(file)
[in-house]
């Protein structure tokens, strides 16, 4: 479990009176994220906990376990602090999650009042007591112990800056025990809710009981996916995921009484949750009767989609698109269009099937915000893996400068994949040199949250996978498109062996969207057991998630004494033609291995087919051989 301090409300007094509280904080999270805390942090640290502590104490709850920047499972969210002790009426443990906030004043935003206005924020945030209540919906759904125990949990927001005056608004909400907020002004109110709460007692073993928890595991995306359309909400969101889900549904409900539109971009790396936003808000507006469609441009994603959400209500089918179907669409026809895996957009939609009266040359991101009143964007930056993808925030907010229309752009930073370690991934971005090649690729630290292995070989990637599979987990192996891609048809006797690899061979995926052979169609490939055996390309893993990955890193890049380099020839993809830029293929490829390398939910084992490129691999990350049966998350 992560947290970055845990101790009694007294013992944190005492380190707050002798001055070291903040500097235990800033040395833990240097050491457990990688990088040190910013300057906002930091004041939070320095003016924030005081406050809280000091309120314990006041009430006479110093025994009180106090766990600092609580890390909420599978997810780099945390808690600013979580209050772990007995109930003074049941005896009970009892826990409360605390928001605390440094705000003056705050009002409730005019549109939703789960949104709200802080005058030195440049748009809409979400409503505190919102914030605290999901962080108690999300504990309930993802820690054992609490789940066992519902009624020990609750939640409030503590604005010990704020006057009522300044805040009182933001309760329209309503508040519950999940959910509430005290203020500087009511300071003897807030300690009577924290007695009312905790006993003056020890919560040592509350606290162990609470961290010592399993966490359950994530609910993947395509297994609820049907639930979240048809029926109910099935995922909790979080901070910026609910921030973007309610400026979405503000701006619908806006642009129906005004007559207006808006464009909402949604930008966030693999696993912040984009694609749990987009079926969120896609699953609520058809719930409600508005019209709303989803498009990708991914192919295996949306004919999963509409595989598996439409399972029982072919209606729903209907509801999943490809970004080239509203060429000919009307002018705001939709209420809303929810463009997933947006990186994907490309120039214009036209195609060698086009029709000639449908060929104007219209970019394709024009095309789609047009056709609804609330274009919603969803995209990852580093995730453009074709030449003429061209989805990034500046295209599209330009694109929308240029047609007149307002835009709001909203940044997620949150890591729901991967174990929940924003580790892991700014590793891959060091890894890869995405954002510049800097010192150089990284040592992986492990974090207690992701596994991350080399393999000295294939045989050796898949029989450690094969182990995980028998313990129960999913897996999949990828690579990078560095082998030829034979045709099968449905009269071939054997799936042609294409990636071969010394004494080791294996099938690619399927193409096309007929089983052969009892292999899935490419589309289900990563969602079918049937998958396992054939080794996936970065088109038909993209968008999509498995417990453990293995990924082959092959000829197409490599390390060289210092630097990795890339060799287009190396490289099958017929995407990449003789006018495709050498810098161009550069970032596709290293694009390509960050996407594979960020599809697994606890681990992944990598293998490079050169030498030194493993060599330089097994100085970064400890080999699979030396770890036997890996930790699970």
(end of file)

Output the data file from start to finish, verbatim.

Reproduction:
[in-house]
């Protein structure tokens, strides 16, 4: 479990009176994220906990376990602090999650009042007591112990800056025990809710009981996916995921009484949750009767989609698109269009099937915000893996400068994949040199949250996978498109062996969207057991998630004494033609291995087919051989 301090409300007094509280904080999270805390942090640290502590104490709850920047499972969210002790009426443990906030004043935003206005924020945030209540919906759904125990949990927001005056608004909400907020002004109110709460007692073993928890595991995306359309909400969101889900549904409900539109971009790396936003808000507006469609441009994603959400209500089918179907669409026809895996957009939609009266040359991101009143964007930056993808925030907010229309752009930073370690991934971005090649690729630290292995070989990637599979987990192996891609048809006797690899061979995926052979169609490939055996390309893993990955890193890049380099020839993809830029293929490829390398939910084992490129691999990350049966998350 992560947290970055845990101790009694007294013992944190005492380190707050002798001055070291903040500097235990800033040395833990240097050491457990990688990088040190910013300057906002930091004041939070320095003016924030005081406050809280000091309120314990006041009430006479110093025994009180106090766990600092609580890390909420599978997810780099945390808690600013979580209050772990007995109930003074049941005896009970009892826990409360605390928001605390440094705000003056705050009002409730005019549109939703789960949104709200802080005058030195440049748009809409979400409503505190919102914030605290999901962080108690999300504990309930993802820690054992609490789940066992519902009624020990609750939640409030503590604005010990704020006057009522300044805040009182933001309760329209309503508040519950999940959910509430005290203020500087009511300071003897807030300690009577924290007695009312905790006993003056020890919560040592509350606290162990609470961290010592399993966490359950994530609910993947395509297994609820049907639930979240048809029926109910099935995922909790979080901070910026609910921030973007309610400026979405503000701006619908806006642009129906005004007559207006808006464009909402949604930008966030693999696993912040984009694609749990987009079926969120896609699953609520058809719930409600508005019209709303989803498009990708991914192919295996949306004919999963509409595989598996439409399972029982072919209606729903209907509801999943490809970004080239509203060429000919009307002018705001939709209420809303929810463009997933947006990186994907490309120039214009036209195609060698086009029709000639449908060929104007219209970019394709024009095309789609047009056709609804609330274009919603969803995209990852580093995730453009074709030449003429061209989805990034500046295209599209330009694109929308240029047609007149307002835009709001909203940044997620949150890591729901991967174990929940924003580790892991700014590793891959060091890894890869995405954002510049800097010192150089990284040592992986492990974090207690992701596994991350080399393999000295294939045989050796898949029989450690094969182990995980028998313990129960999913897996999949990828690579990078560095082998030829034979045709099968449905009269071939054997799936042609294409990636071969010394004494080791294996099938690619399927193409096309007929089983052969009892292999899935490419589309289900990563969602079918049937998958396992054939080794996936970065088109038909993209968008999509498995417990453990293995990924082959092959000829197409490599390390060289210092630097990795890339060799287009190396490289099958017929995407990449003789006018495709050498810098161009550069970032596709290293694009390509960050996407594979960020599809697994606890681990992944990598293998490079050169030498030194493993060599330089097994100085970064400890080999699979030396770890036997890996930790699970």